The groups of women in SHGs who were exposed to the health intervention were considered study cases, and those who were not part of the intervention (i.e. not provided with health BCC messaging) were considered the control group. The survey’s inclusion criteria called for women who were SHG members and who had given birth to a live infant during the year preceding the survey.

Sample size and sampling method

A three-stage cluster sampling design selected the desired sample of SHG members. In the first stage, study blocks were randomly selected from two groups—blocks where the health BCC intervention was ongoing and blocks where the intervention was not present. In the second stage, villages were randomly selected from the selected blocks. In the third stage, SHGs were systematically selected from each of the selected villages. JEEViKA’s list of SHGs was used as a sampling frame for SHG selection. If a SHG had no members who had given birth in the year preceding the survey, the field team replaced the group with another SHG in the village. All eligible women from every selected SHG were interviewed, using a structured interview schedule. The sample for this research came from a larger pre-post quasi-experimental study that evaluated the effect of BCC interventions on newborn care practices among the most marginalized women in SHGs [15].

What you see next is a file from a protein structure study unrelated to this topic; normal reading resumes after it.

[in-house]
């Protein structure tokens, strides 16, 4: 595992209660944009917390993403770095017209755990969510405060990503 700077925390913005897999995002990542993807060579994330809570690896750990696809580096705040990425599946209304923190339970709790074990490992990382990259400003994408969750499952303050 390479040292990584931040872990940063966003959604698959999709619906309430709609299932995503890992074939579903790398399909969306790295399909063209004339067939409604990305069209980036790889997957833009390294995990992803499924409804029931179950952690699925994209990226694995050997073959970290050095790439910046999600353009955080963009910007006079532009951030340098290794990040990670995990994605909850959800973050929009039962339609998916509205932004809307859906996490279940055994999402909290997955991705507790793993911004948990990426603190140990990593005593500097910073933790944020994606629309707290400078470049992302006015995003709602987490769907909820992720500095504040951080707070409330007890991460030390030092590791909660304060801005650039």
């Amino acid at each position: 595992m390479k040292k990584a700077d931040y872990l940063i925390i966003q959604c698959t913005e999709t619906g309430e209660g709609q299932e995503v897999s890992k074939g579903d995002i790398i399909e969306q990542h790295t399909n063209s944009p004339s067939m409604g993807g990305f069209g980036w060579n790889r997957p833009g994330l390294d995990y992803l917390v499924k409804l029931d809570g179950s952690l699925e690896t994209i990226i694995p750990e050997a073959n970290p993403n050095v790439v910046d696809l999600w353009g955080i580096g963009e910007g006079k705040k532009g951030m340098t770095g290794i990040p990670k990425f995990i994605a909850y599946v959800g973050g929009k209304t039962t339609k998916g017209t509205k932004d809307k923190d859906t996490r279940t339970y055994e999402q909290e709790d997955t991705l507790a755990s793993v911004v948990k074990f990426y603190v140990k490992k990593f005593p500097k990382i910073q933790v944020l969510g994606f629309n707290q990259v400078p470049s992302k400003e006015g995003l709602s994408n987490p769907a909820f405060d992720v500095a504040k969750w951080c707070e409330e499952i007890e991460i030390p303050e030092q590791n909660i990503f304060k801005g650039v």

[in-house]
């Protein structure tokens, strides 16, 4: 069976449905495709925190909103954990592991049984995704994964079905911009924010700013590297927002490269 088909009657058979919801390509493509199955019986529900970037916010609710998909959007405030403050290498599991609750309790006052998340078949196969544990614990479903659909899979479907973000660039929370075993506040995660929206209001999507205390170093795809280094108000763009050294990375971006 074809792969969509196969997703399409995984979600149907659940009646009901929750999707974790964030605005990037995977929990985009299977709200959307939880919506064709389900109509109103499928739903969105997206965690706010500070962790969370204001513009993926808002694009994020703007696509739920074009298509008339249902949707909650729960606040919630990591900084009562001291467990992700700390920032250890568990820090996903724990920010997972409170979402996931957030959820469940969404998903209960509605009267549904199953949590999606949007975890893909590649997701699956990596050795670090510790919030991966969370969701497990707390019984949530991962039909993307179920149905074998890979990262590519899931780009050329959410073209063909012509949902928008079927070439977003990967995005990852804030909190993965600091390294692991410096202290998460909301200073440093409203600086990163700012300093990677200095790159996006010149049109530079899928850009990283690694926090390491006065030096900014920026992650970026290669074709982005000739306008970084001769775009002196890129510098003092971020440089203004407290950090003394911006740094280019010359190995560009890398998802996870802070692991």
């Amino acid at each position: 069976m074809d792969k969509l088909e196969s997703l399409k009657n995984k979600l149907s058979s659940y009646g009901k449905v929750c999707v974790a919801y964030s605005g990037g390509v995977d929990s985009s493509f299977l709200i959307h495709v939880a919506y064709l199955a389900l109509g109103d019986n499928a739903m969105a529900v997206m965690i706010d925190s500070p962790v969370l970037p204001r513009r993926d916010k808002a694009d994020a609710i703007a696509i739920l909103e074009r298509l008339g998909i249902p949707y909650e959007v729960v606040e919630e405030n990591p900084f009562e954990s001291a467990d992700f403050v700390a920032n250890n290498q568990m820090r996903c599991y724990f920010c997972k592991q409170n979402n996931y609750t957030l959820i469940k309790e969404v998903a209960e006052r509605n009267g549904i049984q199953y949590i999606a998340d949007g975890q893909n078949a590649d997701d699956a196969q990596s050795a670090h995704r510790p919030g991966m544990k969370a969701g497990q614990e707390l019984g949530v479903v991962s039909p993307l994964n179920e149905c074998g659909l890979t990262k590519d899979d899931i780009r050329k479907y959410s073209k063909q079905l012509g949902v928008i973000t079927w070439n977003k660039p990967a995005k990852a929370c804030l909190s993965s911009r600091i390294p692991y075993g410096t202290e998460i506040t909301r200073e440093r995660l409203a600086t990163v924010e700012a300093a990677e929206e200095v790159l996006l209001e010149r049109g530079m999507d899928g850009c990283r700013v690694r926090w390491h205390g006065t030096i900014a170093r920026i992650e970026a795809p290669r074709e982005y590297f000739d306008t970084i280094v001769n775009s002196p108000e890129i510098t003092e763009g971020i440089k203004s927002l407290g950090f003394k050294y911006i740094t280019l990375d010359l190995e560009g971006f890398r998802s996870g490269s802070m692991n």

A total sample of 1204 SHG women was estimated to detect the differences between the case and control arms for three key outcomes of interest—at least four ANC visits, safe delivery, awareness of sanitation—with 95% confidence and 5% margin of error. This sample allowed inquiries about exposure to the intervention and ANC practices with minimum recall bias. Of the 1204 SHG women surveyed, 597 were from SHGs exposed to the health BCC intervention, residing in intervention blocks (SHG + H), and 607 belonged to SHGs not exposed to the health intervention, residing in non-intervention blocks (SHG only). The study design prevented contamination of the study arms.

Data collection